Everything You Need to Know about Stargazing in Big Bend National Park
Deep in the heart of Texas – or, more specifically, in its far Western stretch, close to the Mexican border – Big Bend National Park is home to some of the darkest skies in the country. Drawing together a humbling intersection of harsh desert, god-like mountains and fertile river valley all in one large, breathtaking swath of land, it’s one of only 13 parks in the world to have received a gold-tier certification from the International Dark Sky Association.
Boasting more than 1,200 different types of flora and over 450 species of birds within its perimeter, Big Bend’s bio-diverse beauty by day only heightens the majesty of the stargazing experiences found within its 800,000 acres by night. What’s more, some of the park’s most ancient rocks are said to be 500 million years old. That’s quite the perspective beneath stargazers’ feet to help them ponder the expanse of the universe overhead.
Dark Night Skies
Big Bend is one of just four places able to claim the least light-polluted skies in the contiguous U.S. That’s due in part to its relative distance from civilization. (Case in point, the closest airport in Midland, TX, is nearly 250 miles away). Its elevation doesn’t hurt, either. In a typical city or town, a few hundred stars might be visible on a particularly clear night. In Big Bend, an average night yields a view of more than 2,000.
Further, the park’s dedication to completely eliminating light pollution is truly notable. Park staff are in the process of retrofitting all of their incandescent fixtures with LED and shielded lighting in an ongoing quest to make its night skies as primeval as possible. In fact, even campfires are prohibited inside the park, further keeping its pitch blackness intact once the sun goes down.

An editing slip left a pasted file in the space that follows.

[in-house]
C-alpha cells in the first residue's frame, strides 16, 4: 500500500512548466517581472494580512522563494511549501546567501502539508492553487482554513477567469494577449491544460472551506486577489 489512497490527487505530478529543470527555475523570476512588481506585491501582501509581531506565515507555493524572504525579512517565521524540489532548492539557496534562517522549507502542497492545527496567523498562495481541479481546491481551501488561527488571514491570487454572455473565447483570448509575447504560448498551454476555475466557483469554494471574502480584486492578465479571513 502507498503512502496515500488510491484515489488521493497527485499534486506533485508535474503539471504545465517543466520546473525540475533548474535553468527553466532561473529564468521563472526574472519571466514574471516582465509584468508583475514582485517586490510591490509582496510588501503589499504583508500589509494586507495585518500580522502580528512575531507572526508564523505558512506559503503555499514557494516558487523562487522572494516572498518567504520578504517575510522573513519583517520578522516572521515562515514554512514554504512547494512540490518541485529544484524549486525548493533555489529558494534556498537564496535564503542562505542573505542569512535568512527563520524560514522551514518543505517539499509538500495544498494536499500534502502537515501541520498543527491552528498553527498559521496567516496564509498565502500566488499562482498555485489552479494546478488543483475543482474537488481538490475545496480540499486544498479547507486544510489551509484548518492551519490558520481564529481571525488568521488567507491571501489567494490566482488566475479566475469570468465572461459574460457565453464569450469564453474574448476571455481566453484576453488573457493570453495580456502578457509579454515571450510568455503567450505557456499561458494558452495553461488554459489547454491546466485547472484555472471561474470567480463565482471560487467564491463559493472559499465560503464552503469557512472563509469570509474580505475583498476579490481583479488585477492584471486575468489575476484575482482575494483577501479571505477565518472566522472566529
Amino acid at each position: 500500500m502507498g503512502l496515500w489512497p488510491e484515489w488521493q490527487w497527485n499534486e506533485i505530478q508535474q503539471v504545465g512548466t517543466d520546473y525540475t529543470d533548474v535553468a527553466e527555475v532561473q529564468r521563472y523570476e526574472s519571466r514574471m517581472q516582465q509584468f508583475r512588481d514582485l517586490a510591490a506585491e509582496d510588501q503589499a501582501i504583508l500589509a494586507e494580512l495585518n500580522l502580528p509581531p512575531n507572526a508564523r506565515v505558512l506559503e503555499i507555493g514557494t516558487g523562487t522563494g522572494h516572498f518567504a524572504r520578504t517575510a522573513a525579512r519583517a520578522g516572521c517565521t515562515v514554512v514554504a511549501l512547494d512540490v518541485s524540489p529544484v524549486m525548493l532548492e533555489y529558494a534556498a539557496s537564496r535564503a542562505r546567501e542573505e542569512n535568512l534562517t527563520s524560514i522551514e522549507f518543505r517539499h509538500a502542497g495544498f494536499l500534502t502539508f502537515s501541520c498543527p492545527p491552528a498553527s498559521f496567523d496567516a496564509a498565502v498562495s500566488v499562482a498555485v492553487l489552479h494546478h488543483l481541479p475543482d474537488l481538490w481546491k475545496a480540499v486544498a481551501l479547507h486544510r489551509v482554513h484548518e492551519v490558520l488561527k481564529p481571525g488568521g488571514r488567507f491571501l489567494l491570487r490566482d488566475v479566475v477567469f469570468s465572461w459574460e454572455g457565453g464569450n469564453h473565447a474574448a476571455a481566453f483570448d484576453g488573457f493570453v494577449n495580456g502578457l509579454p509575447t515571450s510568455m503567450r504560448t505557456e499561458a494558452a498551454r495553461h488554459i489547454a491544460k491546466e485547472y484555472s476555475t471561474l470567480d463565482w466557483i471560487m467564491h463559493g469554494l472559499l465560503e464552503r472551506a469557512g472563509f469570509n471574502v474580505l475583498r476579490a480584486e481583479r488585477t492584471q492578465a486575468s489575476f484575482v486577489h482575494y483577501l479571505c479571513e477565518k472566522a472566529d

With a nod to the historical use of heavenly bodies for scientific and spiritual purposes, the park’s literature notes, “To leave the city and the light gives park visitors and residents a glimpse into the past, where the night sky can be observed and studied, like people did for thousands of years.”
Best Bets for Stargazing
The park holds a veritable treasure trove of stargazing spots, from popular designated observation points to self-selected campsites in its vast backcountry wilderness. Here are a few to consider when planning a trip.
Hot Springs Canyon Trail – A more difficult one-mile hike in the summer than the cooler months due to its absolute lack of shade, this riverside stroll leads to the hot springs near the Rio Grande Village Campground inside the park. Luckily for those looking up, that same lack of shade by day makes for a clear view of the heavens after sunset.
Rio Grande Village Nature Trail – For visitors who prefer a sky show without exerting too much effort to find it, there is this trail beginning at the Rio Grande Village Campground with a 100-yard wheelchair-accessible path over water and up a hill to a stunning view of both the Del Carmen Mountains and the Chisos over the Rio Grande as the sun goes down, plus an equally breathtaking vista once darkness falls.